Woody Harrelson and the Cast and Crew of Wilson Experience Lake Minnetonka Life

Excelsior Brewing Co. president John Klick welcomed actor Woody Harrelson and other cast and crew to an open mic night.

Over the years, when filmmakers from Hollywood and elsewhere have shot in Minnesota, one of their favorite locations has been Lake Minnetonka. The most recent example was the Fox Searchlight comedy-drama movie Wilson, which was released earlier this year.

The film, which stars Woody Harrelson and Laura Dern, was shot in several Twin Cities locations, including Lord Fletcher's Old Lake Lodge in Spring Park, where key scenes featuring the stars were filmed in summer of 2015. Harrelson, Dern and others involved in the project were also frequently spotted at various Lake Minnetonka spots in their off-hours.

John Klick, president of Excelsior Brewing Co., hosted a visit by Harrelson, his family, and Dern one memorable evening. Harrelson, his wife Laura Louie, and their kids were living in a home on the lake they had rented from owner Jeff Phillips. “Jeff's girlfriend stopped at the brewery during the day to ask if she could sing at the open mic that night,” Klick recalls. That night, the Harrelsons showed up at the brewery, along with Laura Dern. They all had a good time, says Klick, who gave Harrelson a tour of the brewery he has operated since 2012. “Woody and his wife were super-nice, very cordial and genuinely interested in the tour.”  

Actress Rachel Weber, a native of the north metro, played a waitress in a scene with Harrelson at Lord Fletcher’s. When Harrelson’s character comes to the restaurant looking for his ex, “I’m the first person he runs into,” Weber says. She landed the “very minor, supporting role” through Moore Creative Talent, a Twin Cities agency that did the local casting for the film. “A huge chunk” of the Wilson cast were Twin Cities-based actors, especially in some of the smaller parts, says Weber, who started acting as a teenager at an Anoka community theater.  “A few of them came in from Hollywood and Atlanta.”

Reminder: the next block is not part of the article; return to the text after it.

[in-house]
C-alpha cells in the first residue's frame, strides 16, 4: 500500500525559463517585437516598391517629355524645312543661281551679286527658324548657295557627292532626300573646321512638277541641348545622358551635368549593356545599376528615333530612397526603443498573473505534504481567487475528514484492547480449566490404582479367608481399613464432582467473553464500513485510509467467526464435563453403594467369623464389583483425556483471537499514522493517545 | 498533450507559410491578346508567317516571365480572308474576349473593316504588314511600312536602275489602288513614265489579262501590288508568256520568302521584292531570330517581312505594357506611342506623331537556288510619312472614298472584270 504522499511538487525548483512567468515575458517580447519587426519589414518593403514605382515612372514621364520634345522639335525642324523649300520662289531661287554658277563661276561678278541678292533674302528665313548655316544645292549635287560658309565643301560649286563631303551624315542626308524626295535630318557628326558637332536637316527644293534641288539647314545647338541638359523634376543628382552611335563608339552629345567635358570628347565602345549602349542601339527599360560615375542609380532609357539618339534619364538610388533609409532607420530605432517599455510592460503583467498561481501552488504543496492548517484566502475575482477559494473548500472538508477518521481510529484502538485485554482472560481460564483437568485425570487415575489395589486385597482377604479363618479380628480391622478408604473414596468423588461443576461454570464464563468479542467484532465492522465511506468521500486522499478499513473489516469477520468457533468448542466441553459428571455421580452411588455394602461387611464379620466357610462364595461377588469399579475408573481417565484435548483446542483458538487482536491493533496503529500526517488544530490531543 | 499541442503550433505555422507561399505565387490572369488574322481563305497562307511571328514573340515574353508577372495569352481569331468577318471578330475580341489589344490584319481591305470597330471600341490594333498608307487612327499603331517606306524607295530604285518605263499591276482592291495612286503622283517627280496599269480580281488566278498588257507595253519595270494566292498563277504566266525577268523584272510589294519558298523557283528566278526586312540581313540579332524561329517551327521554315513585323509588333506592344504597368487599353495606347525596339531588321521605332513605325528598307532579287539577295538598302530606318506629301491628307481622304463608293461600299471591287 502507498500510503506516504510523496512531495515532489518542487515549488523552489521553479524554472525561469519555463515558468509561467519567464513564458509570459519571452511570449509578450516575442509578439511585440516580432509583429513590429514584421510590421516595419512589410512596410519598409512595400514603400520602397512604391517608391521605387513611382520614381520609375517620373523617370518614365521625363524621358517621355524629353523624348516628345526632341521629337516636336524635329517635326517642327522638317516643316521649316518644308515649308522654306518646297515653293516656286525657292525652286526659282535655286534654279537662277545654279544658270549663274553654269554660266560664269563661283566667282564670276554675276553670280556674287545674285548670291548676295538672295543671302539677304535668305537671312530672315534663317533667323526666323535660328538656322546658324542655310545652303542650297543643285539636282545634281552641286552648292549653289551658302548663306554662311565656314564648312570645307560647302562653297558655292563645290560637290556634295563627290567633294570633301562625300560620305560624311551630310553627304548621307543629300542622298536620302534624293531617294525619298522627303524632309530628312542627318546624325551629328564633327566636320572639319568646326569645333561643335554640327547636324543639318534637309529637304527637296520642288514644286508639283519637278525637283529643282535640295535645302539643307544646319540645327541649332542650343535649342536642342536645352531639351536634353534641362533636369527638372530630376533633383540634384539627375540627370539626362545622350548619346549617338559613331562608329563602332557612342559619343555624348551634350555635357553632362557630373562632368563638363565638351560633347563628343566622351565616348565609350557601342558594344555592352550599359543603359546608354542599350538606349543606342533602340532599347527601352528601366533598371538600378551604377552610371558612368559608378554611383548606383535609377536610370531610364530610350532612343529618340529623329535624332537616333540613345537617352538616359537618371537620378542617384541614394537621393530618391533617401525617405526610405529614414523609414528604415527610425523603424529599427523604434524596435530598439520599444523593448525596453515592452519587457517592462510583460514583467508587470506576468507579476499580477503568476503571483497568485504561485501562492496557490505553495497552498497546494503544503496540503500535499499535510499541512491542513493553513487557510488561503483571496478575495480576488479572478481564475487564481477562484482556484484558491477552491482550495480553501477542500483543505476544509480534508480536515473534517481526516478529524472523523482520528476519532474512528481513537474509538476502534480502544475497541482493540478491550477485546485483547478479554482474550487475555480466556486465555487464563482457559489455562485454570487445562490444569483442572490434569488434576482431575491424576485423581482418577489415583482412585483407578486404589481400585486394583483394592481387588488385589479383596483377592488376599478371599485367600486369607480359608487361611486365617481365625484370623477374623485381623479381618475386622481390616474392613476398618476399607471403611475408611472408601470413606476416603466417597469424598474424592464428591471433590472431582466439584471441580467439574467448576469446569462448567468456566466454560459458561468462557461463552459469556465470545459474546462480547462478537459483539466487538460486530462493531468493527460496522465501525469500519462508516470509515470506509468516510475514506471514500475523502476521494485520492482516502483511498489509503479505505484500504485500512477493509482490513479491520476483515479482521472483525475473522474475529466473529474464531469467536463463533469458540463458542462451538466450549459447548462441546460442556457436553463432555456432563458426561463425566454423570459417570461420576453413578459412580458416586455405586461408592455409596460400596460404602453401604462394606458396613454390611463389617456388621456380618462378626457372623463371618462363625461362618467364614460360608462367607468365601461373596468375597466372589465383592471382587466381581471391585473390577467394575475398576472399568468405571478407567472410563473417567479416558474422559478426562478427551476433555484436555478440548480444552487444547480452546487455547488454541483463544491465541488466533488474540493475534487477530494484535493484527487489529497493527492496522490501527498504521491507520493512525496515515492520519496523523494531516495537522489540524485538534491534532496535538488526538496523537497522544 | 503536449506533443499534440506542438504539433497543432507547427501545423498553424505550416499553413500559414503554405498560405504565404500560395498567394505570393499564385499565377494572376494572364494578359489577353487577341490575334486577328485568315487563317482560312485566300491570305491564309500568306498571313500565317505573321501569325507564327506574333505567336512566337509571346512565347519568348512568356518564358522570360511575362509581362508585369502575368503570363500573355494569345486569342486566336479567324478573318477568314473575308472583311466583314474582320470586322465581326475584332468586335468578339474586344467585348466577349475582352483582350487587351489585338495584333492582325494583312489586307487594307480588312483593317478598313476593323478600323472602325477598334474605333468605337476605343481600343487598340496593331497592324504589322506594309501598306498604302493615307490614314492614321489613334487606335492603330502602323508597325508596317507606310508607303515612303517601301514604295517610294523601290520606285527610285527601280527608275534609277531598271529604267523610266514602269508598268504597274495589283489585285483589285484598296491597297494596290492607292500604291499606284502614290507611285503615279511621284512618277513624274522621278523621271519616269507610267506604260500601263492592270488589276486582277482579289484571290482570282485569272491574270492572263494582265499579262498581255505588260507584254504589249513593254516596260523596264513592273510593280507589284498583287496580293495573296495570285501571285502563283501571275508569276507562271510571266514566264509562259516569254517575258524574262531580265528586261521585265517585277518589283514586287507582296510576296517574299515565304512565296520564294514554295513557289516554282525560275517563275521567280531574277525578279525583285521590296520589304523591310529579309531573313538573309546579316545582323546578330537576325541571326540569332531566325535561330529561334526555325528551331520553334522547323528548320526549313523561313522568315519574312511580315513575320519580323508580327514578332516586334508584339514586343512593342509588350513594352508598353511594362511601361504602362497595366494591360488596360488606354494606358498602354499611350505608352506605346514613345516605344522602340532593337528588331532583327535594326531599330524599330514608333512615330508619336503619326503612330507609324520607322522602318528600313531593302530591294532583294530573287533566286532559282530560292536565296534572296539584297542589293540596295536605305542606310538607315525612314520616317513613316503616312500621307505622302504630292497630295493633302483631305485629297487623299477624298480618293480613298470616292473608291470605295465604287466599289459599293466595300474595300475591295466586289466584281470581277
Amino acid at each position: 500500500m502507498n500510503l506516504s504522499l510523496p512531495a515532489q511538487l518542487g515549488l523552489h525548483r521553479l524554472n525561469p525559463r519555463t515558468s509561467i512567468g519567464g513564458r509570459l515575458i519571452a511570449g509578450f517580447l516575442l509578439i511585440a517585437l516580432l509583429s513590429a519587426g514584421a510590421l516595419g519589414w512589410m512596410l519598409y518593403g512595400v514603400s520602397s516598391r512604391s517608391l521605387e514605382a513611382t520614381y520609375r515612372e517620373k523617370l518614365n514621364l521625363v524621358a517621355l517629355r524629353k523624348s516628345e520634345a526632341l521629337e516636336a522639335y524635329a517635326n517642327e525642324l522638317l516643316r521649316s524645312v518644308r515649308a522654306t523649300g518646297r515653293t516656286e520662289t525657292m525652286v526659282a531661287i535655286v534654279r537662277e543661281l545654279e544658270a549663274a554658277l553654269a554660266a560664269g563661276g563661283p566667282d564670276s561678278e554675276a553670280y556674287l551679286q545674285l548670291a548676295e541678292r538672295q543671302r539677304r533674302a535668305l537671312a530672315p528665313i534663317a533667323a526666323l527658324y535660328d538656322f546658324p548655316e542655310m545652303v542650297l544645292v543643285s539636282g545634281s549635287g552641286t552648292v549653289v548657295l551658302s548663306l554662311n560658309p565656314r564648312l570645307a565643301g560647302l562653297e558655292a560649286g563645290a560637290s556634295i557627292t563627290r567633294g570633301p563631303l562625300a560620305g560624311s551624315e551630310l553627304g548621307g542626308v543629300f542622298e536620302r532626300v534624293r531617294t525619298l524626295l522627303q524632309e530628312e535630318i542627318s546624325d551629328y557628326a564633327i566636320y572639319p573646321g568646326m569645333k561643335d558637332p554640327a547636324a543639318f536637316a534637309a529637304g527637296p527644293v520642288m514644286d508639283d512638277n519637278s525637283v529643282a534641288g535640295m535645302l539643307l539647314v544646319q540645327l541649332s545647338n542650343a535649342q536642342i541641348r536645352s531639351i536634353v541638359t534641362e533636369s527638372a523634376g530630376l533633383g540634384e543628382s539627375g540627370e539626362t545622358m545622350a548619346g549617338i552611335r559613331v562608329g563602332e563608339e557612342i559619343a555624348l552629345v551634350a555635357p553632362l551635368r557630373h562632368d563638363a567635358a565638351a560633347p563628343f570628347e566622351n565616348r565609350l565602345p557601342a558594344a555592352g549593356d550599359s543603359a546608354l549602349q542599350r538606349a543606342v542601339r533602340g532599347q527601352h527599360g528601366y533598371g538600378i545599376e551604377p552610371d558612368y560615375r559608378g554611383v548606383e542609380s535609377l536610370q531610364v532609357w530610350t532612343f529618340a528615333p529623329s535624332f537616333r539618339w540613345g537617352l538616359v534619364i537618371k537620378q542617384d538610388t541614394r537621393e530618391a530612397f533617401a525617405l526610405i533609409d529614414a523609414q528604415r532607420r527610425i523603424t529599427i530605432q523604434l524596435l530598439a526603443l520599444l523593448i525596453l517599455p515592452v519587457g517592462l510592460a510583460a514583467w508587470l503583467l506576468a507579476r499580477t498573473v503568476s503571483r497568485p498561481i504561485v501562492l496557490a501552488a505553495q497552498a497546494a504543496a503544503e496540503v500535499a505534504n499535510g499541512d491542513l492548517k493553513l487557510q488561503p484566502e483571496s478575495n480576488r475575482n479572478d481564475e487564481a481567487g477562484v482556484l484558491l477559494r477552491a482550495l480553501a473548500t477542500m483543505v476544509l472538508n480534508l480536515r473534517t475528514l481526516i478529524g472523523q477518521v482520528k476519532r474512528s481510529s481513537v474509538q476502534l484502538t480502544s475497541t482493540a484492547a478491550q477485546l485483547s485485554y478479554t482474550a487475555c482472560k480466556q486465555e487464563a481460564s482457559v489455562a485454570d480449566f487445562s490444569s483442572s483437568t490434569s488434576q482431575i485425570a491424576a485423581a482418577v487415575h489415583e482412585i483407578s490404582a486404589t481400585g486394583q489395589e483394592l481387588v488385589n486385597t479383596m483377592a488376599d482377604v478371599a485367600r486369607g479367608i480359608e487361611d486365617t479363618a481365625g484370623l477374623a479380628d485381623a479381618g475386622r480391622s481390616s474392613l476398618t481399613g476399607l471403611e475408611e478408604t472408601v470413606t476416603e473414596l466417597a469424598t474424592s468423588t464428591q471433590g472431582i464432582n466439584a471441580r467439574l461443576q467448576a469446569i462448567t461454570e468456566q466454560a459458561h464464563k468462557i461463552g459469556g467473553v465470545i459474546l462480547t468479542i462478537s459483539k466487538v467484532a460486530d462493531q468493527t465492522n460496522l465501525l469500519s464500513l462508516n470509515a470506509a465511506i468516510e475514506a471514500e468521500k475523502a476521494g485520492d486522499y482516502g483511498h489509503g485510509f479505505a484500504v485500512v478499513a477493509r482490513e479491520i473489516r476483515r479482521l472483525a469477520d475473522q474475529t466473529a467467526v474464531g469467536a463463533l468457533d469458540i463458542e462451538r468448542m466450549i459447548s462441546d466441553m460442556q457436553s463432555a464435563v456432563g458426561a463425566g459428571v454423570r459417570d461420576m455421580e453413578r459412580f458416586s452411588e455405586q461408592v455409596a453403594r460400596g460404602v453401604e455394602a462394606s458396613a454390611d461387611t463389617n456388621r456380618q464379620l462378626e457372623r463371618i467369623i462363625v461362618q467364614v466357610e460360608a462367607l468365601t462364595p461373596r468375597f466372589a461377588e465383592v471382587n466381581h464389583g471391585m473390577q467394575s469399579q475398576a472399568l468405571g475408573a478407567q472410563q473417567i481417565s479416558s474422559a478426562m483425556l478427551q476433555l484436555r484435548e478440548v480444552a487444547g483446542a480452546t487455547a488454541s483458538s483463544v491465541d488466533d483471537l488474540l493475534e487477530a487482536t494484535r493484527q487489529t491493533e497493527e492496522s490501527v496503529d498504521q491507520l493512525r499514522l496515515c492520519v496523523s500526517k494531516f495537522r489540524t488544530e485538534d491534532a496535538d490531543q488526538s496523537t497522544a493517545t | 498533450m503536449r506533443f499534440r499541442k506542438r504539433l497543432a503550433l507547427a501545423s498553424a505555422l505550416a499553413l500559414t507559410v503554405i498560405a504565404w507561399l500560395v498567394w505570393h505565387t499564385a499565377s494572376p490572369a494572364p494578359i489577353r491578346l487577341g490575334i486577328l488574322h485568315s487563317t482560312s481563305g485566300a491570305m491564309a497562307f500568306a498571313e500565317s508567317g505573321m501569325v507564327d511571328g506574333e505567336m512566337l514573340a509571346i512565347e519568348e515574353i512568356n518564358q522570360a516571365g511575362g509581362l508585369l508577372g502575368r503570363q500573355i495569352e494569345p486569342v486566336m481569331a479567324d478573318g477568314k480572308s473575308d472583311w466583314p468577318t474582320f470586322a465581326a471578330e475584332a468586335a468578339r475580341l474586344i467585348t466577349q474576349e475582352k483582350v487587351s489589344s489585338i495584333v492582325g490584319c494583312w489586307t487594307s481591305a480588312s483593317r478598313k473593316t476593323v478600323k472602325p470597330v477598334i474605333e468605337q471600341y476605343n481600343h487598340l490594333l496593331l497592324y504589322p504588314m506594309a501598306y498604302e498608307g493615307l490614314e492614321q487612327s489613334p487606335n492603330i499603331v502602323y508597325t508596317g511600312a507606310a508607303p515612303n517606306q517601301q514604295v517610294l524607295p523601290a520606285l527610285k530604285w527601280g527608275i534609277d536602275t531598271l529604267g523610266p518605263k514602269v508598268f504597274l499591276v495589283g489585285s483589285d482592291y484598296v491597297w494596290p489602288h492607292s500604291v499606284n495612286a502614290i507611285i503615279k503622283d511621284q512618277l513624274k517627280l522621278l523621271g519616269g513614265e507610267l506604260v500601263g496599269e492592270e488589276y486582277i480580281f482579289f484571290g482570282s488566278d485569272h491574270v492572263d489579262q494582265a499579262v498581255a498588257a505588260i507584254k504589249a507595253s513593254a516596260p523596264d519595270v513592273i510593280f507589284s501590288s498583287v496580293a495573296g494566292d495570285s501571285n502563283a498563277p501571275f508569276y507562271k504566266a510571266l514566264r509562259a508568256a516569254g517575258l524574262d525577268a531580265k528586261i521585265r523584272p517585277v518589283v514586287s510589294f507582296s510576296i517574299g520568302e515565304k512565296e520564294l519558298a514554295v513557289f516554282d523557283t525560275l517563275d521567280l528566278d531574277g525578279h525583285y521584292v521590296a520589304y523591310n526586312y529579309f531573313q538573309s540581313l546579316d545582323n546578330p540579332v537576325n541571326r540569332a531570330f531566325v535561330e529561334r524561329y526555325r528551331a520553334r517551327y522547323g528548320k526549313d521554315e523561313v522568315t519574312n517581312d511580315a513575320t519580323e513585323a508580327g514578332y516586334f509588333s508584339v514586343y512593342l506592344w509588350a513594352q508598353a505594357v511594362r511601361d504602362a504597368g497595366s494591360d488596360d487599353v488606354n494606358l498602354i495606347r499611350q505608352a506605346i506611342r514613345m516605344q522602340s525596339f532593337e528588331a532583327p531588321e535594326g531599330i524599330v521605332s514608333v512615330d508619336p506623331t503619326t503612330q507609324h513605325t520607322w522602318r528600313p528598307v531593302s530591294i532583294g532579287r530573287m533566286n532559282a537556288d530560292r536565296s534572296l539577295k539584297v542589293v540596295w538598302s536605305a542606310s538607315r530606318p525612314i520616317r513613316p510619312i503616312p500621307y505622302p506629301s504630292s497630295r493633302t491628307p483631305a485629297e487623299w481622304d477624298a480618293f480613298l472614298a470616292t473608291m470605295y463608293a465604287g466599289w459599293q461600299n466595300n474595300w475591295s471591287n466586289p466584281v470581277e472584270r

Weber has previously acted in several other films, including Personal Space, a comedy short made last year, and To Say Goodbye, an indie drama shot in 2014. She’s also done TV commercials. Wilson was her first involvement in a widely distributed film, and she was impressed by the down-to-earth friendliness of both Harrelson and Dern. She shares a fun memory of her time on set: To keep from nodding off during a long, tiring day of shooting, Weber was quietly singing the Broadway show tune “If I Were a Rich Man,” which drew a laugh from Harrelson, she recalls.

Working with stars like Harrelson and Dern is a good way to learn new acting techniques, Weber says. “The biggest thing I picked up was that, when you're on a set of that size, you have to be extremely focused,” she explains. “I also learned the power of having a director and director of photography who aren't getting stressed out.” When shooting a major film, “it is so easy to feel the time crunch involved in shooting and you can feel stress among the crew. There wasn't any of that on the Wilson set. They were able to keep everyone feeling good.”

The staff and customers at Lord Fletcher’s took everything in stride, too, Weber says. “People were cool, and respectful of [the cast and crew’s] space and their time. Woody and Laura were very friendly and warm. Laura introduced herself to me. I don't know how it could have gone any better.” The fact that Lake Minnetonka has been a popular location for film shoots is no surprise, Weber says. “The whole area is lovely,” she says.

The Lord Fletcher’s shoot included about 30 extras hired for the day. Many of them had worked on previous film shoots, but that wasn't the case for Kara Moline, a Lord Fletcher’s office manager who was cast as an extra. “We thought we were going to have to be there at 5 a.m., but we found out pretty late the night before they wouldn't need us until noon,” Moline recalls. “Then they brought us into the wardrobe trailer to try on outfits. We all filled out W-2 forms, and then it was a waiting game until about midnight.” What did she think of the finished product? “You can only see me fuzzy in the background,” she says with a bit of a smile. But for Moline and her fellow local actors, the Wilson shoot was a fun, once-in-a-lifetime experience.